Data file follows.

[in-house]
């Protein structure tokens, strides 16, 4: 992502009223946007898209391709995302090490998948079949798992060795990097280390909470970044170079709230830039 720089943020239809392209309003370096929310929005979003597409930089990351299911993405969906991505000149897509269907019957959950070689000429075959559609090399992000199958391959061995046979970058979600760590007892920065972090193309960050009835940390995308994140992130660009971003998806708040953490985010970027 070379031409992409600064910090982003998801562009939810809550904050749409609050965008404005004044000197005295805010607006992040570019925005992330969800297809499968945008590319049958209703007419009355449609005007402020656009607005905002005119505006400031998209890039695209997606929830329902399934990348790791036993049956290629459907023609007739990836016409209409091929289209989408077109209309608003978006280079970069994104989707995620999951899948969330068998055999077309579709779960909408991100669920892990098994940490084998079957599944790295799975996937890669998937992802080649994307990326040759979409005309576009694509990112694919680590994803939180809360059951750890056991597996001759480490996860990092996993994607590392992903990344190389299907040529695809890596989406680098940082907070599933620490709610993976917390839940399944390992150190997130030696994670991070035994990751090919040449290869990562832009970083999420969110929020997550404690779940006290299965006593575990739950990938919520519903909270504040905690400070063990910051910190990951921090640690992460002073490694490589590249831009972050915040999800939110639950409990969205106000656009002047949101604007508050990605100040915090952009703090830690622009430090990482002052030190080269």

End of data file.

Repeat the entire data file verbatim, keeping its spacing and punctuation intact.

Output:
[in-house]
């Protein structure tokens, strides 16, 4: 992502009223946007898209391709995302090490998948079949798992060795990097280390909470970044170079709230830039 720089943020239809392209309003370096929310929005979003597409930089990351299911993405969906991505000149897509269907019957959950070689000429075959559609090399992000199958391959061995046979970058979600760590007892920065972090193309960050009835940390995308994140992130660009971003998806708040953490985010970027 070379031409992409600064910090982003998801562009939810809550904050749409609050965008404005004044000197005295805010607006992040570019925005992330969800297809499968945008590319049958209703007419009355449609005007402020656009607005905002005119505006400031998209890039695209997606929830329902399934990348790791036993049956290629459907023609007739990836016409209409091929289209989408077109209309608003978006280079970069994104989707995620999951899948969330068998055999077309579709779960909408991100669920892990098994940490084998079957599944790295799975996937890669998937992802080649994307990326040759979409005309576009694509990112694919680590994803939180809360059951750890056991597996001759480490996860990092996993994607590392992903990344190389299907040529695809890596989406680098940082907070599933620490709610993976917390839940399944390992150190997130030696994670991070035994990751090919040449290869990562832009970083999420969110929020997550404690779940006290299965006593575990739950990938919520519903909270504040905690400070063990910051910190990951921090640690992460002073490694490589590249831009972050915040999800939110639950409990969205106000656009002047949101604007508050990605100040915090952009703090830690622009430090990482002052030190080269």